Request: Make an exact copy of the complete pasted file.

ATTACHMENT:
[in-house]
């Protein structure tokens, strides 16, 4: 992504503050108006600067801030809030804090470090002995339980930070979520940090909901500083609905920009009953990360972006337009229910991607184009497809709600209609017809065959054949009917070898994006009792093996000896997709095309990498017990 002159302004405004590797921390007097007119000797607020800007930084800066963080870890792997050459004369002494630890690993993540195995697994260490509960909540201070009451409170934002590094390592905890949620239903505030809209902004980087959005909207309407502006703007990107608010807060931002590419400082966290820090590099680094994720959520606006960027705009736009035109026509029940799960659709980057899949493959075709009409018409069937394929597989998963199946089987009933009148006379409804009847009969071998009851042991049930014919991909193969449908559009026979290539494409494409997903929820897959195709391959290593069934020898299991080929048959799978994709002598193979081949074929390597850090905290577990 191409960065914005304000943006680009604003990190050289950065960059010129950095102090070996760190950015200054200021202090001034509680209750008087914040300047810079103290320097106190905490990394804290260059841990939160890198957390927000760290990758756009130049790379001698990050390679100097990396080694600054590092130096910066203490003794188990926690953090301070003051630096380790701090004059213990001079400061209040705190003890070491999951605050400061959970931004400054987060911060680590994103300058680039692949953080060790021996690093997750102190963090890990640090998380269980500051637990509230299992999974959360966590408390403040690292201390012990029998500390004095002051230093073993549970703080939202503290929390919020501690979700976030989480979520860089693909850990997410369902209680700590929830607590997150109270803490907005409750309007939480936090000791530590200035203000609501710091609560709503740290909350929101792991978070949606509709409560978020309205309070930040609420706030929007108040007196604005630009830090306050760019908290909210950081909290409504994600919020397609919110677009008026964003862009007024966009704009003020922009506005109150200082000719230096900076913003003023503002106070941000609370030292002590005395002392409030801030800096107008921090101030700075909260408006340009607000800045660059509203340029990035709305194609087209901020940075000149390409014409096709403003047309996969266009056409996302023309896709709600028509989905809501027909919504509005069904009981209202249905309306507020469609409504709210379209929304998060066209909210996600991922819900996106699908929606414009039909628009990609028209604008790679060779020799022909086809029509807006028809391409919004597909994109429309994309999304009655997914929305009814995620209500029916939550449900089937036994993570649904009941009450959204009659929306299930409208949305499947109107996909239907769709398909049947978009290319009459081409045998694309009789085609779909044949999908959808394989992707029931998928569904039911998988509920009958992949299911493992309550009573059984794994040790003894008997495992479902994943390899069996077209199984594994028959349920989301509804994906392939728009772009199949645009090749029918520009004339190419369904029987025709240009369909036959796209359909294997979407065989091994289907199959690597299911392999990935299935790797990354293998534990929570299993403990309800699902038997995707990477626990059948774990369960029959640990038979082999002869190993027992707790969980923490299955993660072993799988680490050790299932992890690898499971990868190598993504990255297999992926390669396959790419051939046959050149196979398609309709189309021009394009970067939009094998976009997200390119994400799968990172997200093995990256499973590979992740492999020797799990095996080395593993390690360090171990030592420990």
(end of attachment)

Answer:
[in-house]
């Protein structure tokens, strides 16, 4: 992504503050108006600067801030809030804090470090002995339980930070979520940090909901500083609905920009009953990360972006337009229910991607184009497809709600209609017809065959054949009917070898994006009792093996000896997709095309990498017990 002159302004405004590797921390007097007119000797607020800007930084800066963080870890792997050459004369002494630890690993993540195995697994260490509960909540201070009451409170934002590094390592905890949620239903505030809209902004980087959005909207309407502006703007990107608010807060931002590419400082966290820090590099680094994720959520606006960027705009736009035109026509029940799960659709980057899949493959075709009409018409069937394929597989998963199946089987009933009148006379409804009847009969071998009851042991049930014919991909193969449908559009026979290539494409494409997903929820897959195709391959290593069934020898299991080929048959799978994709002598193979081949074929390597850090905290577990 191409960065914005304000943006680009604003990190050289950065960059010129950095102090070996760190950015200054200021202090001034509680209750008087914040300047810079103290320097106190905490990394804290260059841990939160890198957390927000760290990758756009130049790379001698990050390679100097990396080694600054590092130096910066203490003794188990926690953090301070003051630096380790701090004059213990001079400061209040705190003890070491999951605050400061959970931004400054987060911060680590994103300058680039692949953080060790021996690093997750102190963090890990640090998380269980500051637990509230299992999974959360966590408390403040690292201390012990029998500390004095002051230093073993549970703080939202503290929390919020501690979700976030989480979520860089693909850990997410369902209680700590929830607590997150109270803490907005409750309007939480936090000791530590200035203000609501710091609560709503740290909350929101792991978070949606509709409560978020309205309070930040609420706030929007108040007196604005630009830090306050760019908290909210950081909290409504994600919020397609919110677009008026964003862009007024966009704009003020922009506005109150200082000719230096900076913003003023503002106070941000609370030292002590005395002392409030801030800096107008921090101030700075909260408006340009607000800045660059509203340029990035709305194609087209901020940075000149390409014409096709403003047309996969266009056409996302023309896709709600028509989905809501027909919504509005069904009981209202249905309306507020469609409504709210379209929304998060066209909210996600991922819900996106699908929606414009039909628009990609028209604008790679060779020799022909086809029509807006028809391409919004597909994109429309994309999304009655997914929305009814995620209500029916939550449900089937036994993570649904009941009450959204009659929306299930409208949305499947109107996909239907769709398909049947978009290319009459081409045998694309009789085609779909044949999908959808394989992707029931998928569904039911998988509920009958992949299911493992309550009573059984794994040790003894008997495992479902994943390899069996077209199984594994028959349920989301509804994906392939728009772009199949645009090749029918520009004339190419369904029987025709240009369909036959796209359909294997979407065989091994289907199959690597299911392999990935299935790797990354293998534990929570299993403990309800699902038997995707990477626990059948774990369960029959640990038979082999002869190993027992707790969980923490299955993660072993799988680490050790299932992890690898499971990868190598993504990255297999992926390669396959790419051939046959050149196979398609309709189309021009394009970067939009094998976009997200390119994400799968990172997200093995990256499973590979992740492999020797799990095996080395593993390690360090171990030592420990």